Americans Don’t Trust Their Congressional Maps To Be Drawn Fairly. Can Anything Change That?

The United States is in the midst of a process that can only happen once a decade: redistribution. And while it’s early – 19 states are not expected to finish their maps until next year – a number of states have proposed maps and there are debates to go over across the country. Six states have ready-made maps.

But Americans are not necessarily confident that the process will be fair. Only 16 percent of US adults said they believed their states’ congressional maps were being drawn up fairly, while 44 percent said they felt the maps were being drawn unfairly in August YouGov / Economist poll. Another 40 percent of adults said they weren’t sure the cards would be fair. This could be one reason why independent commissions, which are supposed to give ordinary citizens the opportunity to draw map lines, have grown in use since the last redistribution cycle. In the same YouGov / Economist poll, 50 percent of Americans said they believe independent commissions should be responsible for the redistribution process in their state.

However, it is unclear whether independent commissions will be enough to build confidence in the redistribution process. For some, the redistribution process is simply “the most political activity in American politics,” said Michael Bitzer, a professor of politics and history at Catawba College and author of “Redistricting and Gerrymandering in North Carolina: Battlelines in the Tar Heel State.” ”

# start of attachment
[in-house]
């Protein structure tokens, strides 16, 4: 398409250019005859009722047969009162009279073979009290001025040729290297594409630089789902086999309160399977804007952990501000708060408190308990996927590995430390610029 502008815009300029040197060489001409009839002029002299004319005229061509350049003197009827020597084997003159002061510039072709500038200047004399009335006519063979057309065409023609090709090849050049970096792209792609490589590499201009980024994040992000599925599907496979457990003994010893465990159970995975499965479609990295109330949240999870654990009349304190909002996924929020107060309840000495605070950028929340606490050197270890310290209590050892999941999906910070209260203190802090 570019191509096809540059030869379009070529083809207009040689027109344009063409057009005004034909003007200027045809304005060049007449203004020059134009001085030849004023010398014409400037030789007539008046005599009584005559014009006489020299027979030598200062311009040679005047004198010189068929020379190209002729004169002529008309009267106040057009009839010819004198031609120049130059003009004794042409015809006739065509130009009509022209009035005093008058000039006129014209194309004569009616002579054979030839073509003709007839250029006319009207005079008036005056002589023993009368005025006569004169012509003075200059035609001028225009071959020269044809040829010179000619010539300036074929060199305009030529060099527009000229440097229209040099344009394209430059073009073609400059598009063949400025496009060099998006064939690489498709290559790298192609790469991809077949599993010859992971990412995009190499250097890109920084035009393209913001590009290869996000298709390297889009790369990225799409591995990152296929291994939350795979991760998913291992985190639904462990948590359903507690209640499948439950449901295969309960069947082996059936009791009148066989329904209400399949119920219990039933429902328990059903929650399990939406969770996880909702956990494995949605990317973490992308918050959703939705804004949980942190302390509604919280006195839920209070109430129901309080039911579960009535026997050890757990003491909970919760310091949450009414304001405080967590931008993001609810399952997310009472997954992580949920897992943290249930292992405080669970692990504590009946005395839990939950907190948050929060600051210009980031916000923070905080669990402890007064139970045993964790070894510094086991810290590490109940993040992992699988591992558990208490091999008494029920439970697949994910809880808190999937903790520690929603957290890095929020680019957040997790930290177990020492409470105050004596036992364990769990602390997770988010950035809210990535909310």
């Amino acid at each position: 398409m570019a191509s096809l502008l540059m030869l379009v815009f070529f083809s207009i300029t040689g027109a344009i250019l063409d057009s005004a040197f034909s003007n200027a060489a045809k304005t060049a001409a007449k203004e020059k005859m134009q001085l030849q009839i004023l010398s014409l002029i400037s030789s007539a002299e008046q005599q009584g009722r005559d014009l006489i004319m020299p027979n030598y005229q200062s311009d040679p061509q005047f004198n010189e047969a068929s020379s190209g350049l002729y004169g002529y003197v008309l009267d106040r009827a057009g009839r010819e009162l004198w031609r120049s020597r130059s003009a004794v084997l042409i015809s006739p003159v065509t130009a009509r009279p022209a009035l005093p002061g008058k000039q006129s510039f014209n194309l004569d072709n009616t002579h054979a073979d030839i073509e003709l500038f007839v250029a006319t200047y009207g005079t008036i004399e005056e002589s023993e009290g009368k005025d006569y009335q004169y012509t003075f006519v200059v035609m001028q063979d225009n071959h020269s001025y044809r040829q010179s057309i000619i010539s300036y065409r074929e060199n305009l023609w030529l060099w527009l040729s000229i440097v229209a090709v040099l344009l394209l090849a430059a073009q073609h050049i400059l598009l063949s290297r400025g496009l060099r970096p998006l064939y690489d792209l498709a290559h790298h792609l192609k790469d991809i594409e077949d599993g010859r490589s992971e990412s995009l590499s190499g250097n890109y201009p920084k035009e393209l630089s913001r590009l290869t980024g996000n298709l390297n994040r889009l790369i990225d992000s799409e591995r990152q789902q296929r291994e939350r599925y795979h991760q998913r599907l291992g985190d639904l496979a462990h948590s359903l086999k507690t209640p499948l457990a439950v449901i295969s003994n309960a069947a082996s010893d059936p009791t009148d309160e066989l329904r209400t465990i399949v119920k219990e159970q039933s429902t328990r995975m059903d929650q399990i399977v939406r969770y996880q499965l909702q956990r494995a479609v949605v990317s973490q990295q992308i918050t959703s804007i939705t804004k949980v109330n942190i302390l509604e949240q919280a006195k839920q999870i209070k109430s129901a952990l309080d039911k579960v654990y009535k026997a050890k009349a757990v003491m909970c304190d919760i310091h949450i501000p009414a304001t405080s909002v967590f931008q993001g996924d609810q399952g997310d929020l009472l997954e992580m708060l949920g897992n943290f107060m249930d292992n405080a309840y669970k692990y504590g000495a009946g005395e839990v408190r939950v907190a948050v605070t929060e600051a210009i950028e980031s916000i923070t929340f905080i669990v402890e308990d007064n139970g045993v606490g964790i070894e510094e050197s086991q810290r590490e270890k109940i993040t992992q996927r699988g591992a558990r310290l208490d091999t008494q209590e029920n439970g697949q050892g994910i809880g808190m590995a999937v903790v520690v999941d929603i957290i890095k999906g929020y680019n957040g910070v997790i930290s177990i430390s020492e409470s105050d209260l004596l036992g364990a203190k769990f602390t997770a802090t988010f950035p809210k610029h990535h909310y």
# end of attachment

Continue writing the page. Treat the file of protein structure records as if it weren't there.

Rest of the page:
And Bitzer doesn’t see that this will change anytime soon.

The problem

Many Americans think that cards that intentionally favor a party are a serious issue in US elections. After a AP-NORC In a poll conducted in March, 67 percent of Americans believed that states that draw such maps were “a big problem.” Indeed, respondents to this poll felt that gerrymandering was a bigger problem than disenfranchisement or electoral fraud.

Reallocation has been a problem in a number of states and the court has had to intervene. According to the non-partisan redistribution website Everything about redistribution, courts in five states rejected all or part of the cards and signed new cards in 12 other states. And there is already a lawsuit pending this year.

In states like North Carolina, where gerrymandering has been a particular issue, confidence in the redistribution process is extremely low. In the past decade, the state has had to redraw its congressional districts three times. Following the first drawing in 2011, the courts in a 2016 ruling found that the state’s map had been racially redesigned to discriminate against black voters in the state, a decision that upheld by the Supreme Court. Following the decision of the lower court, Public Policy Polling found in a 2017 survey that 86 percent of North Carolina voters were either “somewhat” or “very” concerned about the impact of partisan policies on the maps of the state. Then, in 2019, a state court threw away the 2016 North Carolina map for ruling a partisan Gerrymander that gave the Republicans the upper hand.

Bitzer emphasized that the perception of fairness in states like North Carolina has a lot to do with the political nature of the process. “Then there is the hyper-partisanship, the strong polarization and the lack of trust from one side of the political corridor to the other – I think all these factors come together and probably make us even more cynical, even more intensely questioning.” The process of redistribution. “

Even the third map of North Carolina, made before the 2020 elections, wasn’t entirely fair – for example, we found in our analysis that the central district of the state was still 7 points more Republican than the state as a whole.

Why it is so difficult to ensure a fair card